NASS Leadership: Matters Arising | Independent Newspapers Limited
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NASS Leadership: Matters Arising

Posted: Jun 15, 2015 at 12:00 am   /   by   /   comments (0)

Last week’s election of National Assembly NASS, leadership, was unexpectedly dramatic. Senator Bukola Saraki of the All Progressives Congress, (APC) was elected unopposed as President of the Senate, while Ike Ekweremadu of the Peoples Democratic Party, (PDP) retained his position as Deputy. This was opposed to the ruling party, theAPC’s arrangement that Ahmed Lawan from Yobe State should be President and George Akume of Benue State, his Deputy.  In the House of Representatives, Yakubu Dogara from Bauchi contested against Femi Gbajabiamila from Lagos and won, contrary also to APC’s agreement that Gbajabiamila should become the Speaker. Expectedly the APC leadership felt slighted by Saraki and Dogara’s attitude and considered their actions treacherous. The Senate now has somebody from an opposition party as Deputy President.

Although it is obvious that the Senate presidency has remained in one zone for too long, as Senator David Mark, President from 2007 to 2015 is from North-central like Saraki, yet this is a test case for APC to show its dexterity in resolving issues amicably. Nevertheless, the aborted meeting of APC leaders with President Buhari, which gave room for the avoidable NASS leadership election drama, was ill-conceived. It was a calculated attempt to compromise Buhari who tactically avoided them for the sake of ensuring an independent legislature. He might have remembered that his allegiance is to Nigerians and not the party.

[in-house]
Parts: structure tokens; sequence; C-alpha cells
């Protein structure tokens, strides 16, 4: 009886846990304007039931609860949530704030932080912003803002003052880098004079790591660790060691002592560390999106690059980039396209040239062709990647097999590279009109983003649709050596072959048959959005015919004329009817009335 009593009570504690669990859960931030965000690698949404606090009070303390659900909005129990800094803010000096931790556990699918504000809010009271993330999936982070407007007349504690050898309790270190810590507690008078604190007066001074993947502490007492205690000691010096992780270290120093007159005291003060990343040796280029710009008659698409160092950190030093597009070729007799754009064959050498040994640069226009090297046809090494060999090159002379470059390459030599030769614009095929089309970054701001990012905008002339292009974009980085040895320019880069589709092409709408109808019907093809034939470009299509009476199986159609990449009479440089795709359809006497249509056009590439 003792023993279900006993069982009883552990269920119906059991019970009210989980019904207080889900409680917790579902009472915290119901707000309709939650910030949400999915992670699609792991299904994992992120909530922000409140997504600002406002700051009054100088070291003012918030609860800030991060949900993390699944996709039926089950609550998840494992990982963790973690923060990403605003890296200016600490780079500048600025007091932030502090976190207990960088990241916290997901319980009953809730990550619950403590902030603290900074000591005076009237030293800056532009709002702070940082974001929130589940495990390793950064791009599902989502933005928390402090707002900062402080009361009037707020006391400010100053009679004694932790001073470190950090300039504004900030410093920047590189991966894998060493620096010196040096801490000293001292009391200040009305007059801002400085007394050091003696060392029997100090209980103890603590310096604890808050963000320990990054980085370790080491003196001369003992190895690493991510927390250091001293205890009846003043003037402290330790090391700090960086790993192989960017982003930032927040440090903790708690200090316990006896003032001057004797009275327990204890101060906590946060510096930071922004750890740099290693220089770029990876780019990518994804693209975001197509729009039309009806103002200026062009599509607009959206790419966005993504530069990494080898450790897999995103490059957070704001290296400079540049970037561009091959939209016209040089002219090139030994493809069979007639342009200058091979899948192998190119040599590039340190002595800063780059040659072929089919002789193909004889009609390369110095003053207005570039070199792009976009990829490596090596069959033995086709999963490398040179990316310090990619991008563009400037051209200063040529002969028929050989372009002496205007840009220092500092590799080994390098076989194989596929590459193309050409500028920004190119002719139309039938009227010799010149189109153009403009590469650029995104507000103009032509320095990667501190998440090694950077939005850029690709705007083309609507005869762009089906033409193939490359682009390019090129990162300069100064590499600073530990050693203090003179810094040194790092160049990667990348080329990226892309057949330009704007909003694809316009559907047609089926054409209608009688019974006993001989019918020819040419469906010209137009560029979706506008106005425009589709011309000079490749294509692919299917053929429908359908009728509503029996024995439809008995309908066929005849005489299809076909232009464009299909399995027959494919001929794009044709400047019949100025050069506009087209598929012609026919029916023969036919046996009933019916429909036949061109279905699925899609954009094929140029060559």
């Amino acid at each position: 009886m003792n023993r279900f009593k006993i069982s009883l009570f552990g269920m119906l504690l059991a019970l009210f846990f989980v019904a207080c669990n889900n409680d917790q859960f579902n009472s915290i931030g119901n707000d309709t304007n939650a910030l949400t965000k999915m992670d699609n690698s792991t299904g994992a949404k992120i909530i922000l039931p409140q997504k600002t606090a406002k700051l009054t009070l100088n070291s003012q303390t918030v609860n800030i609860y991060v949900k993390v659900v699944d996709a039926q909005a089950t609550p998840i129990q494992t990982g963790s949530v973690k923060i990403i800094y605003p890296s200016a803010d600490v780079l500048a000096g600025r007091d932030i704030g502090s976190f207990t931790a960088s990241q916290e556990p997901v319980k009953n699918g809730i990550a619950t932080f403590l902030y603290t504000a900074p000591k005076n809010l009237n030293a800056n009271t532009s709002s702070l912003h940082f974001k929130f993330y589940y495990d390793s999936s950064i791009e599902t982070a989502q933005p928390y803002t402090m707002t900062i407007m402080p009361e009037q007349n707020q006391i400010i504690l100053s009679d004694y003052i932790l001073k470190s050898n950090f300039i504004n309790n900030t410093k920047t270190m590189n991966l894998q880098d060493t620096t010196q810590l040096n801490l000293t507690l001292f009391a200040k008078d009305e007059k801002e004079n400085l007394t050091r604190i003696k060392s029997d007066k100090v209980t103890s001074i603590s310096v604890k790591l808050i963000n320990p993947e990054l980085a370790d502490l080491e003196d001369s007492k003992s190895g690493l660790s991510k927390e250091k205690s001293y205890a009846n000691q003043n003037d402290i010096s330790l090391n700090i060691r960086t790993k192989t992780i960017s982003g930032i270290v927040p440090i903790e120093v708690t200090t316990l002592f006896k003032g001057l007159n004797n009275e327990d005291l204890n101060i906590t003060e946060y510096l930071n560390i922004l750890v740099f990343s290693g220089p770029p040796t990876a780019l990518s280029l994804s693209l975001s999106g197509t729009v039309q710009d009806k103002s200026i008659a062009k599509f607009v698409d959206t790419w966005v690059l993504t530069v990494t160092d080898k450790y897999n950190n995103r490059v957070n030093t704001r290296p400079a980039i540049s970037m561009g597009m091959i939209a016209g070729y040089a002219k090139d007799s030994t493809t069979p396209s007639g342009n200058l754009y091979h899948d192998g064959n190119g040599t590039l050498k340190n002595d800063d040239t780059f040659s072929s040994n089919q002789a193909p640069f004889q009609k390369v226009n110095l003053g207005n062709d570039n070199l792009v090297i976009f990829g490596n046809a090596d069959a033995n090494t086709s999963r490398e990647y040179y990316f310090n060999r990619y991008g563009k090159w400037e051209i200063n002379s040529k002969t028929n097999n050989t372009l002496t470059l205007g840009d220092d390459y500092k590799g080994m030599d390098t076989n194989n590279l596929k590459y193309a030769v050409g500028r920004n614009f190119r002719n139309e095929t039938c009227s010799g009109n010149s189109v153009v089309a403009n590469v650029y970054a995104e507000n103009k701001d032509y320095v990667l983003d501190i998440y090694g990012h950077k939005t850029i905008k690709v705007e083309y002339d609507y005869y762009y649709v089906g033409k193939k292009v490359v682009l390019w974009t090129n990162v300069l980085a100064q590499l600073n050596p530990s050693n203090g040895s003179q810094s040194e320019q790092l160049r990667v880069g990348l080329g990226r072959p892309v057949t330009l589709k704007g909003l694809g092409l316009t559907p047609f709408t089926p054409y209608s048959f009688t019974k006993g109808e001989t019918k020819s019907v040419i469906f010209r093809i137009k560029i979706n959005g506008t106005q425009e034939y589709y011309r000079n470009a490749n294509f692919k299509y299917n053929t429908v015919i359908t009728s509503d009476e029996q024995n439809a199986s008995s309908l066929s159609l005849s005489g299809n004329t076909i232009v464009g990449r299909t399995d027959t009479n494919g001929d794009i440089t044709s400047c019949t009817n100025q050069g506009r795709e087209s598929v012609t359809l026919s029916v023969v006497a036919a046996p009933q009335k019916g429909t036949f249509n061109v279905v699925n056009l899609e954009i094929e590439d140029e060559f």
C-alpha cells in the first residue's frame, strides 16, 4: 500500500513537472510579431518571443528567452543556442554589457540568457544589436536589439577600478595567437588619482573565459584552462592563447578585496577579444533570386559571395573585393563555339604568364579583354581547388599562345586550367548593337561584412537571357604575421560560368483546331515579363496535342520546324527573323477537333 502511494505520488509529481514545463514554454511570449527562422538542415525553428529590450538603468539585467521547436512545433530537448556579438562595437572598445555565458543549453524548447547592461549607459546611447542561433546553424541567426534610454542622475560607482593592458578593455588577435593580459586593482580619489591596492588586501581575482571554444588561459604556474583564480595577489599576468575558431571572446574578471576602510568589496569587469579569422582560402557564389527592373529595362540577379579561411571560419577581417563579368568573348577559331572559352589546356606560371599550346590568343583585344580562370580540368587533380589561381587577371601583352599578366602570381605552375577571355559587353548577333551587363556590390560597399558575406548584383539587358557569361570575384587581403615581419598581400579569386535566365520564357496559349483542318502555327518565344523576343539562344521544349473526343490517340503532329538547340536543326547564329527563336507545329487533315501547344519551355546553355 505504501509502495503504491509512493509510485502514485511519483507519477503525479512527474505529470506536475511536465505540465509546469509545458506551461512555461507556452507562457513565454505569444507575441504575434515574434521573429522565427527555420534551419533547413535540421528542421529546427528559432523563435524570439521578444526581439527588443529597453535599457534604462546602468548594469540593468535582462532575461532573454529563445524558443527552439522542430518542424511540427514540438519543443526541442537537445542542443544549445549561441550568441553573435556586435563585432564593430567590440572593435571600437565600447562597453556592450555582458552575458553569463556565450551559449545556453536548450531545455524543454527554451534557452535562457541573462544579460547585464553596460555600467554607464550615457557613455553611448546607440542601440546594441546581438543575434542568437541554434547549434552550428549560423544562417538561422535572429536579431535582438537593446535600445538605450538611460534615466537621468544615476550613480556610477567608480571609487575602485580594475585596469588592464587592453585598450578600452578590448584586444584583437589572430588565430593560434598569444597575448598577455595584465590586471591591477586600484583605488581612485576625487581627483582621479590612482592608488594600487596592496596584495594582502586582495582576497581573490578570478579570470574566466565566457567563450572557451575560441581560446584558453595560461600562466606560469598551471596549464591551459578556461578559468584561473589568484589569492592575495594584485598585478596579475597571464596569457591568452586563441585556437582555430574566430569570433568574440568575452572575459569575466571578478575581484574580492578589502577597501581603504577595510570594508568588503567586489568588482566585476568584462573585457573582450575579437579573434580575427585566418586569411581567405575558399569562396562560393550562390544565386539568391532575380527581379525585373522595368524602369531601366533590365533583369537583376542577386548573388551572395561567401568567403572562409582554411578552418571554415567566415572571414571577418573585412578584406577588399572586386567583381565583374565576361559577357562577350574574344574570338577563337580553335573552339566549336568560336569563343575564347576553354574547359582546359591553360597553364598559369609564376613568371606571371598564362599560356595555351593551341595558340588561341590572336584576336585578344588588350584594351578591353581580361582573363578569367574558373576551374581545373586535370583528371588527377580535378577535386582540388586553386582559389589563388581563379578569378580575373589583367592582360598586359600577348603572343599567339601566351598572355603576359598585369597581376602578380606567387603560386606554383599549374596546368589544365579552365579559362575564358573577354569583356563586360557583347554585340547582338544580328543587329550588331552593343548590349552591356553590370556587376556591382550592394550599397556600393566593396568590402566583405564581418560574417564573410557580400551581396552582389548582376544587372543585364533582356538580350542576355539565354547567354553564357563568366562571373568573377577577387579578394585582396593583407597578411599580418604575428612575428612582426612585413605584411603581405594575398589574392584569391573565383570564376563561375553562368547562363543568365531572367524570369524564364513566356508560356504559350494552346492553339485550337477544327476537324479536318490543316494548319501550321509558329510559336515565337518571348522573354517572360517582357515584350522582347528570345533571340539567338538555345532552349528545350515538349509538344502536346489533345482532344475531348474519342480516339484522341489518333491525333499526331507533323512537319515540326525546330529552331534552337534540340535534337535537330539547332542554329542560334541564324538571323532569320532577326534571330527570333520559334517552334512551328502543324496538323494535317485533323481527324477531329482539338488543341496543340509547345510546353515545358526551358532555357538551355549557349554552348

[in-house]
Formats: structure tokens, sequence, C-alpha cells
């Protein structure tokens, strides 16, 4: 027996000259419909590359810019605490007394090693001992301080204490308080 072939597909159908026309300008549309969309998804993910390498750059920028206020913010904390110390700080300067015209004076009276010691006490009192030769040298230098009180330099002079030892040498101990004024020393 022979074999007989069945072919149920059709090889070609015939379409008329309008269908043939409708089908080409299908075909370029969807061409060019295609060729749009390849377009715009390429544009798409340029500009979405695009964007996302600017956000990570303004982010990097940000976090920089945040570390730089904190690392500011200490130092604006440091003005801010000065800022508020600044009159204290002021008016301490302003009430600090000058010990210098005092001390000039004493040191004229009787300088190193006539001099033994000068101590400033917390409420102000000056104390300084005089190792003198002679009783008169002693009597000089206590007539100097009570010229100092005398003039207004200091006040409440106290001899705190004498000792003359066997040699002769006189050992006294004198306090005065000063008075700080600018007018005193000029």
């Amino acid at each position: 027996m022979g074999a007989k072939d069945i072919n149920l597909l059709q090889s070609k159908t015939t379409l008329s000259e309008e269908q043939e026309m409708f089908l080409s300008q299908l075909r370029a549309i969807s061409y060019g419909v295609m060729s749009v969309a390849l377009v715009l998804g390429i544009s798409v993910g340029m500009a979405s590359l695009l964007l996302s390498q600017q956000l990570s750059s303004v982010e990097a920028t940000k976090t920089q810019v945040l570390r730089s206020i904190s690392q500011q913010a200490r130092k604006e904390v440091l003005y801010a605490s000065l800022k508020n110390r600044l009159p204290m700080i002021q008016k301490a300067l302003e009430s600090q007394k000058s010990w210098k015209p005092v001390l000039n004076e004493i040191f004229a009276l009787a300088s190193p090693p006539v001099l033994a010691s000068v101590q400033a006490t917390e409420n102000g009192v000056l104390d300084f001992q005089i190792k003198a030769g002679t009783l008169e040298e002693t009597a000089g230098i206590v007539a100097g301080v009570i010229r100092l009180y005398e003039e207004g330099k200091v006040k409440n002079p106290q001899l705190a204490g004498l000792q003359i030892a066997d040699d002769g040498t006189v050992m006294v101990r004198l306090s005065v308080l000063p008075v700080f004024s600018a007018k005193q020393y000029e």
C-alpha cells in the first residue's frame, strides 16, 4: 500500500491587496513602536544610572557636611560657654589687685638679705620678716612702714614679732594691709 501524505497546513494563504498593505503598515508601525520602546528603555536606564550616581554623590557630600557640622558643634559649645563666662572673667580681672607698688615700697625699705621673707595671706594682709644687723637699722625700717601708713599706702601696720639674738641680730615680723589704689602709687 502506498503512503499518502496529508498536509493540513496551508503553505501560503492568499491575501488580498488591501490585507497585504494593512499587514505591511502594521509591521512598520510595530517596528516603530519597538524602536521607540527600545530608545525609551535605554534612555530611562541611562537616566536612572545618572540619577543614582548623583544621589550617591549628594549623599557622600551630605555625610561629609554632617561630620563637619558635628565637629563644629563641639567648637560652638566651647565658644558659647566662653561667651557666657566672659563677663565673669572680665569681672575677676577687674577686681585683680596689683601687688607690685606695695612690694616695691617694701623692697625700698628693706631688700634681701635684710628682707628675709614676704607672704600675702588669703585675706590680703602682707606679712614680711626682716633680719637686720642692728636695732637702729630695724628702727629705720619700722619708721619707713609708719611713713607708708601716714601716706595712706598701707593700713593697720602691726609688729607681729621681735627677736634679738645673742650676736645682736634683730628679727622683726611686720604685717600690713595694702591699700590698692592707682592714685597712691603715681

Past Nigerian Presidents had hitherto taken keen interests in who became NASS leaders, but Buhari appears different.  His body language indicates that he wants to work for Nigeria and not just for APC.  He believes that the stability of Nigeria’s constitutional order and overall interest of the common man are paramount, hence his willingness to cooperate with the new NASS leaders. It is indefensible for APC leaders to have fixed an appointment with the president, even if it is for a good reason, at a time the inauguration of the National Assembly was supposed to be holding. The action is self-serving and smacks of party indiscipline.

If the APC refuses to accept Saraki as threatened before its recent recant, the new Senate President would have been unwittingly pushed back to the PDP with his teeming supporters. That would put the party at the mercy of its main opposition, which would then control the Upper House. When PDP zoned the office of the Speaker to the South-west during President Goodluck Jonathan’s administration, the Action Congress of Nigeria (ACN), a legacy party of today’s APC assisted in scuttling that order by supporting Aminu Tambuwal from the North-West. Tambuwal won the seat and surprisingly enjoyed the tremendous cooperation of his colleagues. That is a signal to the necessity of allowing NASS members to always choose their leaders.

But while Dogara may have a smooth tenure because he won a keenly contested election, Saraki may not have it easy unless the leadership of his party accepts and helps him appease to his aggrieved colleagues to let things be. This is important if the party does not want to broil in crisis and eventually lose its members in the Senate to the PDP. Rather than cry over spilt milk, it is better to start considering how the present leadership set-up in the Senate can engender a balanced democracy in the interest of Nigerians.